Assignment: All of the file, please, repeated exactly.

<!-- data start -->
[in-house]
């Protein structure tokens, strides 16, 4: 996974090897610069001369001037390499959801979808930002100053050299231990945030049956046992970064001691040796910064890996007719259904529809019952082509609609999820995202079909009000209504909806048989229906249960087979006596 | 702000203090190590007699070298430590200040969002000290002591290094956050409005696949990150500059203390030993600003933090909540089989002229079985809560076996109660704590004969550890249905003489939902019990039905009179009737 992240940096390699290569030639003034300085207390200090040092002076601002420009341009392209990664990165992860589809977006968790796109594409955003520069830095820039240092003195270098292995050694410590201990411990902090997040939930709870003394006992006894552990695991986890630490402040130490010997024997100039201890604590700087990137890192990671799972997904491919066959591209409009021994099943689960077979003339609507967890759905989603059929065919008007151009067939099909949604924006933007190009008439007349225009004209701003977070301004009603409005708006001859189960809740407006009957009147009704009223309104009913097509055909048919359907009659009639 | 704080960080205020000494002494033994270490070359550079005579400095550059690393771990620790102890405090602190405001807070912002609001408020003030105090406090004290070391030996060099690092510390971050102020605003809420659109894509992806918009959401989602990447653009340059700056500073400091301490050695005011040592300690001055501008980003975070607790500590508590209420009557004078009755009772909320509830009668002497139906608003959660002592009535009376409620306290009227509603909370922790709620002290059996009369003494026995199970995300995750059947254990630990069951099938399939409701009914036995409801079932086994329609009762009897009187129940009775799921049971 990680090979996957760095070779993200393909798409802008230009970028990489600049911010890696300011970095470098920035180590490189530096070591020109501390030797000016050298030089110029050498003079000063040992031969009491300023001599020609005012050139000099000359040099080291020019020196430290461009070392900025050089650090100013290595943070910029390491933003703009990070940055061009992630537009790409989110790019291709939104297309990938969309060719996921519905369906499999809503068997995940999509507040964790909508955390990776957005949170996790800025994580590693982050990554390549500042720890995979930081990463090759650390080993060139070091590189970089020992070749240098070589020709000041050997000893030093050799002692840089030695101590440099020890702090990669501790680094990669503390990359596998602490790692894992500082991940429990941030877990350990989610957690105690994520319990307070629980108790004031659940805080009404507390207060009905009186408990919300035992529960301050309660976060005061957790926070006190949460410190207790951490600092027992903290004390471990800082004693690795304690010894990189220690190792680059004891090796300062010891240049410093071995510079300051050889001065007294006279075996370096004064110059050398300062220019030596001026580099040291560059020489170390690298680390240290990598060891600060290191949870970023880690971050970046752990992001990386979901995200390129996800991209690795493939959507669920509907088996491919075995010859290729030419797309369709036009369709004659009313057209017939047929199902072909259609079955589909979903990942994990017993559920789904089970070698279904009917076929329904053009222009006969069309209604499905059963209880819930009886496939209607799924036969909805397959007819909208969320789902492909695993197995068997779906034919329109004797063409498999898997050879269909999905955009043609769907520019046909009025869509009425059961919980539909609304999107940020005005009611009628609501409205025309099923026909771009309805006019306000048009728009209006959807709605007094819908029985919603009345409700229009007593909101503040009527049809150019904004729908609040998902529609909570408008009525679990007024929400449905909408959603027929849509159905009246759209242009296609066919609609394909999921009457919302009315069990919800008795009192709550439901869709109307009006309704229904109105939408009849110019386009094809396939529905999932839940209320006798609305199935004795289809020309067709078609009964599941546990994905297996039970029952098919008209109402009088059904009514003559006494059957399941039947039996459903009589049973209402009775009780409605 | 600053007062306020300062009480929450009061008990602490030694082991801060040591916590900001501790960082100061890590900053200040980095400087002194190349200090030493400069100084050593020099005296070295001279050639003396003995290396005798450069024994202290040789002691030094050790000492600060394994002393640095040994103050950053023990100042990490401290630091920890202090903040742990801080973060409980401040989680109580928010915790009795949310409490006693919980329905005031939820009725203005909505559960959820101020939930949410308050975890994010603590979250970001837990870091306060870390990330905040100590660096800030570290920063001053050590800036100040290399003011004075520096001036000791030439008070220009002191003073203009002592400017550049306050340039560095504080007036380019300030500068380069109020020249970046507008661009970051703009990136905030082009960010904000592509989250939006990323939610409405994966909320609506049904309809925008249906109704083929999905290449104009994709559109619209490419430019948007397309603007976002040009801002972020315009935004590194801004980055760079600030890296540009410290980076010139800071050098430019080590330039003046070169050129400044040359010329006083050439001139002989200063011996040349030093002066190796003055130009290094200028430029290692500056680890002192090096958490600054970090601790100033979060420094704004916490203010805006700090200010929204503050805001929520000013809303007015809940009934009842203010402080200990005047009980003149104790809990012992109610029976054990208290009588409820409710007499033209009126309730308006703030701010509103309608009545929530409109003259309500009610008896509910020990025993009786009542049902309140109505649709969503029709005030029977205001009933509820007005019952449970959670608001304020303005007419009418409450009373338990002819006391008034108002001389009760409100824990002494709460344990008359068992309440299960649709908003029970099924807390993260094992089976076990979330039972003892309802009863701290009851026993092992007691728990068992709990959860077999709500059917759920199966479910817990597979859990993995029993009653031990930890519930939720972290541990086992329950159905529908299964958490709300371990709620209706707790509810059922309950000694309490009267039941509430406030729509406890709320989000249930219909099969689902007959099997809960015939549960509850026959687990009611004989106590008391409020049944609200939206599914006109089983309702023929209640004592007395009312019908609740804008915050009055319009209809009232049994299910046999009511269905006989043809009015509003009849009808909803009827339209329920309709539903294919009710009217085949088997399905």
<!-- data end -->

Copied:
[in-house]
């Protein structure tokens, strides 16, 4: 996974090897610069001369001037390499959801979808930002100053050299231990945030049956046992970064001691040796910064890996007719259904529809019952082509609609999820995202079909009000209504909806048989229906249960087979006596 | 702000203090190590007699070298430590200040969002000290002591290094956050409005696949990150500059203390030993600003933090909540089989002229079985809560076996109660704590004969550890249905003489939902019990039905009179009737 992240940096390699290569030639003034300085207390200090040092002076601002420009341009392209990664990165992860589809977006968790796109594409955003520069830095820039240092003195270098292995050694410590201990411990902090997040939930709870003394006992006894552990695991986890630490402040130490010997024997100039201890604590700087990137890192990671799972997904491919066959591209409009021994099943689960077979003339609507967890759905989603059929065919008007151009067939099909949604924006933007190009008439007349225009004209701003977070301004009603409005708006001859189960809740407006009957009147009704009223309104009913097509055909048919359907009659009639 | 704080960080205020000494002494033994270490070359550079005579400095550059690393771990620790102890405090602190405001807070912002609001408020003030105090406090004290070391030996060099690092510390971050102020605003809420659109894509992806918009959401989602990447653009340059700056500073400091301490050695005011040592300690001055501008980003975070607790500590508590209420009557004078009755009772909320509830009668002497139906608003959660002592009535009376409620306290009227509603909370922790709620002290059996009369003494026995199970995300995750059947254990630990069951099938399939409701009914036995409801079932086994329609009762009897009187129940009775799921049971 990680090979996957760095070779993200393909798409802008230009970028990489600049911010890696300011970095470098920035180590490189530096070591020109501390030797000016050298030089110029050498003079000063040992031969009491300023001599020609005012050139000099000359040099080291020019020196430290461009070392900025050089650090100013290595943070910029390491933003703009990070940055061009992630537009790409989110790019291709939104297309990938969309060719996921519905369906499999809503068997995940999509507040964790909508955390990776957005949170996790800025994580590693982050990554390549500042720890995979930081990463090759650390080993060139070091590189970089020992070749240098070589020709000041050997000893030093050799002692840089030695101590440099020890702090990669501790680094990669503390990359596998602490790692894992500082991940429990941030877990350990989610957690105690994520319990307070629980108790004031659940805080009404507390207060009905009186408990919300035992529960301050309660976060005061957790926070006190949460410190207790951490600092027992903290004390471990800082004693690795304690010894990189220690190792680059004891090796300062010891240049410093071995510079300051050889001065007294006279075996370096004064110059050398300062220019030596001026580099040291560059020489170390690298680390240290990598060891600060290191949870970023880690971050970046752990992001990386979901995200390129996800991209690795493939959507669920509907088996491919075995010859290729030419797309369709036009369709004659009313057209017939047929199902072909259609079955589909979903990942994990017993559920789904089970070698279904009917076929329904053009222009006969069309209604499905059963209880819930009886496939209607799924036969909805397959007819909208969320789902492909695993197995068997779906034919329109004797063409498999898997050879269909999905955009043609769907520019046909009025869509009425059961919980539909609304999107940020005005009611009628609501409205025309099923026909771009309805006019306000048009728009209006959807709605007094819908029985919603009345409700229009007593909101503040009527049809150019904004729908609040998902529609909570408008009525679990007024929400449905909408959603027929849509159905009246759209242009296609066919609609394909999921009457919302009315069990919800008795009192709550439901869709109307009006309704229904109105939408009849110019386009094809396939529905999932839940209320006798609305199935004795289809020309067709078609009964599941546990994905297996039970029952098919008209109402009088059904009514003559006494059957399941039947039996459903009589049973209402009775009780409605 | 600053007062306020300062009480929450009061008990602490030694082991801060040591916590900001501790960082100061890590900053200040980095400087002194190349200090030493400069100084050593020099005296070295001279050639003396003995290396005798450069024994202290040789002691030094050790000492600060394994002393640095040994103050950053023990100042990490401290630091920890202090903040742990801080973060409980401040989680109580928010915790009795949310409490006693919980329905005031939820009725203005909505559960959820101020939930949410308050975890994010603590979250970001837990870091306060870390990330905040100590660096800030570290920063001053050590800036100040290399003011004075520096001036000791030439008070220009002191003073203009002592400017550049306050340039560095504080007036380019300030500068380069109020020249970046507008661009970051703009990136905030082009960010904000592509989250939006990323939610409405994966909320609506049904309809925008249906109704083929999905290449104009994709559109619209490419430019948007397309603007976002040009801002972020315009935004590194801004980055760079600030890296540009410290980076010139800071050098430019080590330039003046070169050129400044040359010329006083050439001139002989200063011996040349030093002066190796003055130009290094200028430029290692500056680890002192090096958490600054970090601790100033979060420094704004916490203010805006700090200010929204503050805001929520000013809303007015809940009934009842203010402080200990005047009980003149104790809990012992109610029976054990208290009588409820409710007499033209009126309730308006703030701010509103309608009545929530409109003259309500009610008896509910020990025993009786009542049902309140109505649709969503029709005030029977205001009933509820007005019952449970959670608001304020303005007419009418409450009373338990002819006391008034108002001389009760409100824990002494709460344990008359068992309440299960649709908003029970099924807390993260094992089976076990979330039972003892309802009863701290009851026993092992007691728990068992709990959860077999709500059917759920199966479910817990597979859990993995029993009653031990930890519930939720972290541990086992329950159905529908299964958490709300371990709620209706707790509810059922309950000694309490009267039941509430406030729509406890709320989000249930219909099969689902007959099997809960015939549960509850026959687990009611004989106590008391409020049944609200939206599914006109089983309702023929209640004592007395009312019908609740804008915050009055319009209809009232049994299910046999009511269905006989043809009015509003009849009808909803009827339209329920309709539903294919009710009217085949088997399905």